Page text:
MD, PhD, FMedSci, FSB, FRCP, FRCPEd

The two dietary supplements chondroitin and glucosamine have been around for some time. They are being promoted mostly for osteoarthritis; some claim that they reduce pain, others even believe that they restore the damaged cartilage and thus reverse the disease process. But neither for a symptomatic nor causal therapy has the evidence so far been truly convincing. A new trial might change this situation.

This study compared the efficacy and safety of chondroitin sulfate plus glucosamine hydrochloride (CS+GH) versus celecoxib in patients with knee osteoarthritis and severe pain.

 TheDouble-blind Multicentre Osteoarthritis interVEntion trial with SYSADOA’ (MOVES) was conducted in France, Germany, Poland and Spain and evaluated treatment with CS+GH versus celecoxib in 606 patients with Kellgren and Lawrence grades 2–3 knee osteoarthritis and moderate-to-severe pain (Western Ontario and McMaster osteoarthritis index (WOMAC) score ≥301; 0–500 scale). Patients were randomised to receive 400 mg CS plus 500 mg GH three times a day or 200 mg celecoxib every day for 6 months. The primary outcome was the mean decrease in WOMAC pain from baseline to 6 months. Secondary outcomes included WOMAC function and stiffness, visual analogue scale for pain, presence of joint swelling/effusion, rescue medication consumption, Outcome Measures in Rheumatology Clinical Trials and Osteoarthritis Research Society International (OMERACT-OARSI) criteria and EuroQoL-5D.

The results show that the adjusted mean change (95% CI) in WOMAC pain was −185.7 (−200.3 to −171.1) (50.1% decrease) with CS+GH and −186.8 (−201.7 to −171.9) (50.2% decrease) with celecoxib, meeting the non-inferiority margin of −40: −1.11 (−22.0 to 19.8; p=0.92). All sensitivity analyses were consistent with that result. At 6 months, 79.7% of patients in the combination group and 79.2% in the celecoxib group fulfilled OMERACT-OARSI criteria. Both groups elicited a reduction >50% in the presence of joint swelling; a similar reduction was seen for effusion. No differences were observed for the other secondary outcomes. Adverse events were rare and similarly distributed between groups.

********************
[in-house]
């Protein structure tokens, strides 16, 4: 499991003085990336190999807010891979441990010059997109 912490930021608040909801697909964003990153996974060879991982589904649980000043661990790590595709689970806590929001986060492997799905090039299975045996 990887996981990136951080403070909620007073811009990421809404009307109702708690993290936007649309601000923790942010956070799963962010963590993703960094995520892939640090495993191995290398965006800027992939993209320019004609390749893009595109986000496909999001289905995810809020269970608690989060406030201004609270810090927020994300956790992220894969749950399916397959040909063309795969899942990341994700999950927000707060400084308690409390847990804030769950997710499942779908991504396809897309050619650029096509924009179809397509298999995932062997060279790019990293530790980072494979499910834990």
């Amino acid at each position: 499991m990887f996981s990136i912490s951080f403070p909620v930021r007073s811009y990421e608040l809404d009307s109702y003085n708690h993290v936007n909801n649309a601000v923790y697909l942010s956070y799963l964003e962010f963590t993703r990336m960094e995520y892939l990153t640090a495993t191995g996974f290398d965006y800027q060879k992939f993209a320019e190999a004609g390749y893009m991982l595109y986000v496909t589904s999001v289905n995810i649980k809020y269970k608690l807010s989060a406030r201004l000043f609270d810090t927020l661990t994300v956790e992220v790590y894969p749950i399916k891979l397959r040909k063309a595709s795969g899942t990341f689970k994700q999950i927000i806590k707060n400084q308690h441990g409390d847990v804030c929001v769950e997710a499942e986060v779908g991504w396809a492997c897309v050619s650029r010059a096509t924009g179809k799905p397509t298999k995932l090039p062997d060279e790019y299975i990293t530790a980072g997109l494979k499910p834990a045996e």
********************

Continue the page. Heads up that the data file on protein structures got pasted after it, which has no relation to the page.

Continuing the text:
The authors concluded that CS+GH has comparable efficacy to celecoxib in reducing pain, stiffness, functional limitation and joint swelling/effusion after 6 months in patients with painful knee osteoarthritis, with a good safety profile.

This is a rigorous trial, and I do trust its findings. However, I am not entirely sure what they actually mean: is CS+GH as effective or as ineffective as the COX-2-inhibitor celecoxib? The most recent meta-analysis on the subject found that diclofenac (150 mg/day) was likely to be more effective in alleviating pain than celecoxib (200 mg/day). But that does, of course, not necessarily imply that celecoxib is ineffective.

The other big issue here is safety. COX-2-inhibitors had a bad press because of the risk of cardiovascular side-effects. In comparison, the CS+GH supplement is an almost risk-free alternative. Bearing in mind that we are dealing with long-term treatments here, I think the results of this study might persuade me, had I to choose between these two treatments, to opt for the dietary supplement.

3 Responses to New evidence on chondroitin/glucosamine for osteoarthritis